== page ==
Understanding the Connection Between Stroke and Depression

A neurologist explains how depression can be both a factor leading to and a consequence of stroke.

A woman looks out a window to symbolize stroke and depression.
A woman looks out a window to symbolize stroke and depression.

Pennsylvania Sen. John Fetterman, who suffered a stroke during his campaign last year, has been open about his ongoing struggles with depression both before and after his stroke, shining a light on this important issue.

It is not unusual to learn that someone who has had a stroke also suffers from depression, and vice versa, says Dr. Joshua Willey, a stroke neurologist at NewYork-Presbyterian/Columbia University Irving Medical Center. Depression is a common consequence after having a stroke, affecting approximately 30% of stroke survivors. Rates of depression in stroke survivors far outpace the rates of depression overall, which are between 5% and 13% of the adult population.

Conversely, new research has shown that people with a pattern of consistently high number of depressive symptoms, like change in appetite or sleep routines, feelings of guilt or worthlessness, or irritability, had an 18% higher risk of stroke than those who had fewer than three symptoms.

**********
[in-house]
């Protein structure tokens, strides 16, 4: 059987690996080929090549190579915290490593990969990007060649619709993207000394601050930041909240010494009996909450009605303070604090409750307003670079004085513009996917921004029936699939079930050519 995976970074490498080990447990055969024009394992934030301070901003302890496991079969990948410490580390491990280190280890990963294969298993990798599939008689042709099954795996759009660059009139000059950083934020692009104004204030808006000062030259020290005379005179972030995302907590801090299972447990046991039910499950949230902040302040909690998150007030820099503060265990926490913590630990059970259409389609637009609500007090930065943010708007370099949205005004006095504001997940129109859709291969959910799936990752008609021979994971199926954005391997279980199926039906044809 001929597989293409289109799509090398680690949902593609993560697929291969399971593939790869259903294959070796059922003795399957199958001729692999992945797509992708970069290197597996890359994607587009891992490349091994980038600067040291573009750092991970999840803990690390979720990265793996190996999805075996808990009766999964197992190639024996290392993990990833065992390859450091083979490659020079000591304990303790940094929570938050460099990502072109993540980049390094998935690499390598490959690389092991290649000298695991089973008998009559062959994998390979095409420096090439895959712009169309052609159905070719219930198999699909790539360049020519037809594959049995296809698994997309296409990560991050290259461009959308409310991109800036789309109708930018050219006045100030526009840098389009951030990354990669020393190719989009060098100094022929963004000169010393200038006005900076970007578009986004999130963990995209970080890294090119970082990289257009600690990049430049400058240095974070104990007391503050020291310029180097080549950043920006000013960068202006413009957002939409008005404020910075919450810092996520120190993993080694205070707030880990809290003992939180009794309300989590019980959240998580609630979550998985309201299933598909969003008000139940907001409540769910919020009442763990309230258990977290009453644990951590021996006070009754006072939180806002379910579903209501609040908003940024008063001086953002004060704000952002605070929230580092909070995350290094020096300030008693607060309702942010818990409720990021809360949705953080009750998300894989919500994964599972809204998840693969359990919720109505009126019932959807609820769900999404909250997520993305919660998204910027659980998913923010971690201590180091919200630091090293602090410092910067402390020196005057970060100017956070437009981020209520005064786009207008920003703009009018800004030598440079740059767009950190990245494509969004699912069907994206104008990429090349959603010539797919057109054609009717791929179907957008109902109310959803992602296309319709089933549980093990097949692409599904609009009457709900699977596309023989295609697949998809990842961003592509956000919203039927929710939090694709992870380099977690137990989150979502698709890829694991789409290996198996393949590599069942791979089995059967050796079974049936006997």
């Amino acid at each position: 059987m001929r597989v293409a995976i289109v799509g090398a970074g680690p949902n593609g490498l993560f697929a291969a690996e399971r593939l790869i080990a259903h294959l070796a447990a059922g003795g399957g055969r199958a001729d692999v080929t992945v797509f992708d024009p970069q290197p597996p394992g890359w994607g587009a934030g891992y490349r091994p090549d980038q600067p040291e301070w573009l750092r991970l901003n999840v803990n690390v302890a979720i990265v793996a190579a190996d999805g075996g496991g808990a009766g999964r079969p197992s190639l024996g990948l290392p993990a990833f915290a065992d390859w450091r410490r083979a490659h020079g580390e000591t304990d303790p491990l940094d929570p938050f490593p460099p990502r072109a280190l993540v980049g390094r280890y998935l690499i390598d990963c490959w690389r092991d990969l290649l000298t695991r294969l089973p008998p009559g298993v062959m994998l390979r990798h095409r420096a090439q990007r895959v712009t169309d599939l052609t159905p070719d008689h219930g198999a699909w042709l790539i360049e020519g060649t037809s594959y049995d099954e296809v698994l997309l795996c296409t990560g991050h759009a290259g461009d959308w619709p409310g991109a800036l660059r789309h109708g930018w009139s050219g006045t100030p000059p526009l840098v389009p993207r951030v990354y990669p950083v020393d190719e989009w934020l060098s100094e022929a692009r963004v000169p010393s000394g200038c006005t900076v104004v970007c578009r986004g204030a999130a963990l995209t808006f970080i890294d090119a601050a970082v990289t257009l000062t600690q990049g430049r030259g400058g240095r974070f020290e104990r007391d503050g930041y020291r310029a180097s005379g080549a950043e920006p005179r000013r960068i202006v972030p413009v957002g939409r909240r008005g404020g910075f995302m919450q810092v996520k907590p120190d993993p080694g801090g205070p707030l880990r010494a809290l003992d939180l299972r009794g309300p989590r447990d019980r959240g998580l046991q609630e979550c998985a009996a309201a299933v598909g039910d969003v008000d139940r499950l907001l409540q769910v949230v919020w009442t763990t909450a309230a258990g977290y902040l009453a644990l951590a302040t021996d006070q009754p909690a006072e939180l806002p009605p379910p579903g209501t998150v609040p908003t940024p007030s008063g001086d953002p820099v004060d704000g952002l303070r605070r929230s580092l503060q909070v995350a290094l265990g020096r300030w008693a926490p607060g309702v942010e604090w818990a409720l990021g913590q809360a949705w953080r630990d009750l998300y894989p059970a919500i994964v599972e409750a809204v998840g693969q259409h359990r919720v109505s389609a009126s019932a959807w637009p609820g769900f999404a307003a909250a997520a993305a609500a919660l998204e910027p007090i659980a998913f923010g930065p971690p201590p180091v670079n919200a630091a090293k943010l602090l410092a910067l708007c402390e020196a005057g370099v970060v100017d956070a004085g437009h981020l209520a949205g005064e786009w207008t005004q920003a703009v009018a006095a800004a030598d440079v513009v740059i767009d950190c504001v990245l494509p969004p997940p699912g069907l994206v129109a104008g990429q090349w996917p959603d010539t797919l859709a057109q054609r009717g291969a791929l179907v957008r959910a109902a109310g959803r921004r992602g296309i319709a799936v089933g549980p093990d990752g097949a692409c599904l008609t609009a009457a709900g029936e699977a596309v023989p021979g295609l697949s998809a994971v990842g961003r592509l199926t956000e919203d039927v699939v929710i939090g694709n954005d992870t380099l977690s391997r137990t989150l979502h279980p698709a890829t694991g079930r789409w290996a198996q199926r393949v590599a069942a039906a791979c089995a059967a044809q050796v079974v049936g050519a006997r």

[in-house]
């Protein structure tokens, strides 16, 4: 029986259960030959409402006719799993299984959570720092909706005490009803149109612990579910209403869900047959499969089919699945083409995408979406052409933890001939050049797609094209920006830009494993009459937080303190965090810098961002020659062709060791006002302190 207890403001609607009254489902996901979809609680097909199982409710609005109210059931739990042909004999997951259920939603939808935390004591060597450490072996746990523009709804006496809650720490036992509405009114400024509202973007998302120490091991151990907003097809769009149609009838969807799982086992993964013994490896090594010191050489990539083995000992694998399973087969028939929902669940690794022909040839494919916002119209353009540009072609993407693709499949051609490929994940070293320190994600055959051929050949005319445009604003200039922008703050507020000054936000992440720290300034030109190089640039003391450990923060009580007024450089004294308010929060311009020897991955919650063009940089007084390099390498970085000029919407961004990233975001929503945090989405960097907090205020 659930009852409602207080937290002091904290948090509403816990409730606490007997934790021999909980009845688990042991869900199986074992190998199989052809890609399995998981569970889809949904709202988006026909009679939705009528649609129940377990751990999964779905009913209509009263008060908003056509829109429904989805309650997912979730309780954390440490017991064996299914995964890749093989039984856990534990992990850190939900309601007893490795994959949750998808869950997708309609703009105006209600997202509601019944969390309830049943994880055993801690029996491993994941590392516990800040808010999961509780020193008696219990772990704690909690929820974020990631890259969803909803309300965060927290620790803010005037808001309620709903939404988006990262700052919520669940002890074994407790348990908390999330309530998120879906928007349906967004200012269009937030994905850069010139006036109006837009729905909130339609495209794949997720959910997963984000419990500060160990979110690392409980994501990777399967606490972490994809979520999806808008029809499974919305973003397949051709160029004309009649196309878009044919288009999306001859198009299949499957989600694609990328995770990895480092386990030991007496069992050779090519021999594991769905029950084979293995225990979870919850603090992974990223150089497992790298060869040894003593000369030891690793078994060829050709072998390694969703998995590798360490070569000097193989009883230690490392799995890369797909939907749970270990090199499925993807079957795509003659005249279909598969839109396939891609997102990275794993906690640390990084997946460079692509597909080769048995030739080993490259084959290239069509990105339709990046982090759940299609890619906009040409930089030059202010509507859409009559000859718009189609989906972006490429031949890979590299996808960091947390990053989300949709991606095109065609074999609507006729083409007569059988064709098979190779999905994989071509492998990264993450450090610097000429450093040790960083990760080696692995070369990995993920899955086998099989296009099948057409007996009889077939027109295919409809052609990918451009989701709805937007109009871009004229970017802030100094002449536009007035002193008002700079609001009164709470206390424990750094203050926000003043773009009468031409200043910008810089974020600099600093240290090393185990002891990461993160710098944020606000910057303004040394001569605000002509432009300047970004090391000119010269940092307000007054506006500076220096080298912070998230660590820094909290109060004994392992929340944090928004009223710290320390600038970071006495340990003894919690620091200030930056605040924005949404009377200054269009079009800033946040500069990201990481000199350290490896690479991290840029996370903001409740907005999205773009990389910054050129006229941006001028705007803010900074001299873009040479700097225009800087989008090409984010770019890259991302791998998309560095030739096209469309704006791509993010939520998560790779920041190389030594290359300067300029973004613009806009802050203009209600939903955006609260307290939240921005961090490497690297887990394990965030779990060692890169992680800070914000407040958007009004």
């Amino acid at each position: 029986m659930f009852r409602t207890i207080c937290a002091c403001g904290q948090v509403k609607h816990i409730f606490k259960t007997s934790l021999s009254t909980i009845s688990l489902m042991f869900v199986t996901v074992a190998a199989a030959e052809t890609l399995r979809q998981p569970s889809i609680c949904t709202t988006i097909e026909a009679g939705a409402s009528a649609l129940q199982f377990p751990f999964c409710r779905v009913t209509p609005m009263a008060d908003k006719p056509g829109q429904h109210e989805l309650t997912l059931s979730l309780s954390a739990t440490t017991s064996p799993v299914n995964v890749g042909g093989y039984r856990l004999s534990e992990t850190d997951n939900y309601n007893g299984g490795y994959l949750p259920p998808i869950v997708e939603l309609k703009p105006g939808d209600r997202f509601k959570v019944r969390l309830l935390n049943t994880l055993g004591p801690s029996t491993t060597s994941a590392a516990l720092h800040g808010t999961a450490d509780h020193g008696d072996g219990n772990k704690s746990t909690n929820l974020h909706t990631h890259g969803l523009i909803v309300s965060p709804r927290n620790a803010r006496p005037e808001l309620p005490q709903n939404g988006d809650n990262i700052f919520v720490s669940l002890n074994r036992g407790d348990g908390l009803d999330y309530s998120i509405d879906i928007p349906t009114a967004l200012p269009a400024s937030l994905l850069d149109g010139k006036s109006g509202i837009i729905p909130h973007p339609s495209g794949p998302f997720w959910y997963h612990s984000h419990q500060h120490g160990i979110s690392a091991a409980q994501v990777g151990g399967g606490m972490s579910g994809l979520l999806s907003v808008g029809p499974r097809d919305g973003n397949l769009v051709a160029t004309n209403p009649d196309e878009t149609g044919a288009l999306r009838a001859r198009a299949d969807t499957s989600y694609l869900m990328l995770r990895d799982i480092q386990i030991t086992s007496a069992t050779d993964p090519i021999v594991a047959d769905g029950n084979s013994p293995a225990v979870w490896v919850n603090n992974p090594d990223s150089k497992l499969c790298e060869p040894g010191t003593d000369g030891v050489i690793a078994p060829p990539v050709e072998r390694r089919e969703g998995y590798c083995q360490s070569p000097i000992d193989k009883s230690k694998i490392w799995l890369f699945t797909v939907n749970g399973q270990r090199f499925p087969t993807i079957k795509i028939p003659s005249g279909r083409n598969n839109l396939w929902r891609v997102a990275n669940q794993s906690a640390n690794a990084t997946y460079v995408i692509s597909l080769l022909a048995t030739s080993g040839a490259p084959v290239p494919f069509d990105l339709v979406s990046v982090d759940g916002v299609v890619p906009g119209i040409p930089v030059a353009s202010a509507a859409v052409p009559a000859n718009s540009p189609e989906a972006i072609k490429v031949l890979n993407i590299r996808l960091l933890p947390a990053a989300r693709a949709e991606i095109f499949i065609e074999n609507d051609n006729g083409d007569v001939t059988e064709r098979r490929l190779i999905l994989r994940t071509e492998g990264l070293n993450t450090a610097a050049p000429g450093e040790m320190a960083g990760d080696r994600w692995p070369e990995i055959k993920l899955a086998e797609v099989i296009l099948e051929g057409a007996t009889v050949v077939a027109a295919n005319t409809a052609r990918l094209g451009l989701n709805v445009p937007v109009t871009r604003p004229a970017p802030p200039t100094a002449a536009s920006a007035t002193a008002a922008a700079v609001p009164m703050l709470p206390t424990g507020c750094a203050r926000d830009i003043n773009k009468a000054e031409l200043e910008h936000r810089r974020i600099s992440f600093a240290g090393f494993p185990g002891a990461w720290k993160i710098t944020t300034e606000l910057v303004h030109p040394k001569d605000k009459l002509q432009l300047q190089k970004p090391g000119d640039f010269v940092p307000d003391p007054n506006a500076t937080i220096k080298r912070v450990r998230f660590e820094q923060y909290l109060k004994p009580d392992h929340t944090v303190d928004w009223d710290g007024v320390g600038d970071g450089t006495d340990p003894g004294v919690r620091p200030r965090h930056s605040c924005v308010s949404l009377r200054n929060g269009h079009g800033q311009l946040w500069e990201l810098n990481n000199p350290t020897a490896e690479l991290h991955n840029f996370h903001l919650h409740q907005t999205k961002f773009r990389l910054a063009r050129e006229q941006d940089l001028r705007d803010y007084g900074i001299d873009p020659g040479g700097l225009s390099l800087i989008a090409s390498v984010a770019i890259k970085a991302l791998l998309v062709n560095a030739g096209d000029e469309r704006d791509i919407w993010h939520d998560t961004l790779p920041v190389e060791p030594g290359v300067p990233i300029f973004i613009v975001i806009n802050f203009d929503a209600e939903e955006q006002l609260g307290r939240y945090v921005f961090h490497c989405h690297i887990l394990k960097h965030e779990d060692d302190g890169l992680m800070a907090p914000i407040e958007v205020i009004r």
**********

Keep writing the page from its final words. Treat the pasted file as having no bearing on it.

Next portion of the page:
Health Matters spoke with Dr. Willey, who is also an associate professor of neurology at Columbia University Vagelos College of Physicians and Surgeons, about the connection between stroke and depression and why treatment for post-stroke depression is important.

Dr. Joshua Willey

Dr. Joshua Willey

Why is depression common following a stroke?
There are a number of reasons. If someone had a prior history of depression, that can increase the risk of post-stroke depression. For example, if a person loses their independence or ability to do routine activities after a stroke, those changes can impact one’s mental health and lead to depression.

When stroke is a near-fatal event, it can be a traumatic experience for survivors that may trigger a cycle of anxiety and depression. People may feel anxiety from almost dying, or become depressed if they feel like they’re a burden on their family. Part of recovery and treatment is trying to stop this cycle of anxiety and depression.

Can stroke cause physical changes in the brain that trigger depression?
The brain injury itself may alter brain chemistry enough to cause depression, but there isn’t enough science to fully support a consensus. One recent paper found that the left side of the brain, near the language center, was associated with greater odds of developing depression. Other studies have suggested that stroke may disrupt certain pathways in the brain that predispose you to depression.

Is depression also a risk factor for stroke?
Depression itself isn’t a risk factor, but it can be seen as a predictor of stroke because depression can impact a person’s ability to manage more direct risk factors like diabetes or blood pressure, their motivation to exercise, or generally do the things to keep your brain and heart healthy.

Can medications for depression increase a person’s stroke risk?